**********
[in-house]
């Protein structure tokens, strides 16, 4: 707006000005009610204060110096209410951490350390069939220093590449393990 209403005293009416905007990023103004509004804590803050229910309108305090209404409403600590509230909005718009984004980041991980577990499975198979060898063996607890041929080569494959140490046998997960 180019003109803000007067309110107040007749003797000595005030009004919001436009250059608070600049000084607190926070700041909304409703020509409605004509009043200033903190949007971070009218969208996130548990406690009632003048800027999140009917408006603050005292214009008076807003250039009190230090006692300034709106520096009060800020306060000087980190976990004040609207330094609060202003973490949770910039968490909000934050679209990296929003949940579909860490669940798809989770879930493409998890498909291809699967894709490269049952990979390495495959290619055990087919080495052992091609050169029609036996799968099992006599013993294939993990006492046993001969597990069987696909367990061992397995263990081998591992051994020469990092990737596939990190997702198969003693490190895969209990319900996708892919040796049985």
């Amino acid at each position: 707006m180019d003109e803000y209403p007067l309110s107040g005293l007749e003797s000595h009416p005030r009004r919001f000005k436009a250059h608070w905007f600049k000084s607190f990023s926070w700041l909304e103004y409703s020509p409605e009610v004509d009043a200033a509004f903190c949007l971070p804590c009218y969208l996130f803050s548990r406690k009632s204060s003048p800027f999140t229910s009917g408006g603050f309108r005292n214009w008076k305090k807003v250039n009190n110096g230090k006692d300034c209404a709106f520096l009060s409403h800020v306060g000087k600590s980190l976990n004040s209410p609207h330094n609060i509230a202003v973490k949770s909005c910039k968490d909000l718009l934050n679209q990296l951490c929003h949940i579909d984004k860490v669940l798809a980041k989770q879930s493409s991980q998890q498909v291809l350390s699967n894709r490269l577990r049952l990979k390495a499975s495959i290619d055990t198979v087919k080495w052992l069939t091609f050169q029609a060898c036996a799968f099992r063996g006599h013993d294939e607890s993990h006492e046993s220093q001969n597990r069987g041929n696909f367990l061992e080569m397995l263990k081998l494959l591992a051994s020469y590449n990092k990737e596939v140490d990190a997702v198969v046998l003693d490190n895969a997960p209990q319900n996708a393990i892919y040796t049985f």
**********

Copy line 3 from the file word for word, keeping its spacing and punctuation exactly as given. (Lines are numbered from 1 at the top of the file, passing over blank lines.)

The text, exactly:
């Amino acid at each position: 707006m180019d003109e803000y209403p007067l309110s107040g005293l007749e003797s000595h009416p005030r009004r919001f000005k436009a250059h608070w905007f600049k000084s607190f990023s926070w700041l909304e103004y409703s020509p409605e009610v004509d009043a200033a509004f903190c949007l971070p804590c009218y969208l996130f803050s548990r406690k009632s204060s003048p800027f999140t229910s009917g408006g603050f309108r005292n214009w008076k305090k807003v250039n009190n110096g230090k006692d300034c209404a709106f520096l009060s409403h800020v306060g000087k600590s980190l976990n004040s209410p609207h330094n609060i509230a202003v973490k949770s909005c910039k968490d909000l718009l934050n679209q990296l951490c929003h949940i579909d984004k860490v669940l798809a980041k989770q879930s493409s991980q998890q498909v291809l350390s699967n894709r490269l577990r049952l990979k390495a499975s495959i290619d055990t198979v087919k080495w052992l069939t091609f050169q029609a060898c036996a799968f099992r063996g006599h013993d294939e607890s993990h006492e046993s220093q001969n597990r069987g041929n696909f367990l061992e080569m397995l263990k081998l494959l591992a051994s020469y590449n990092k990737e596939v140490d990190a997702v198969v046998l003693d490190n895969a997960p209990q319900n996708a393990i892919y040796t049985f």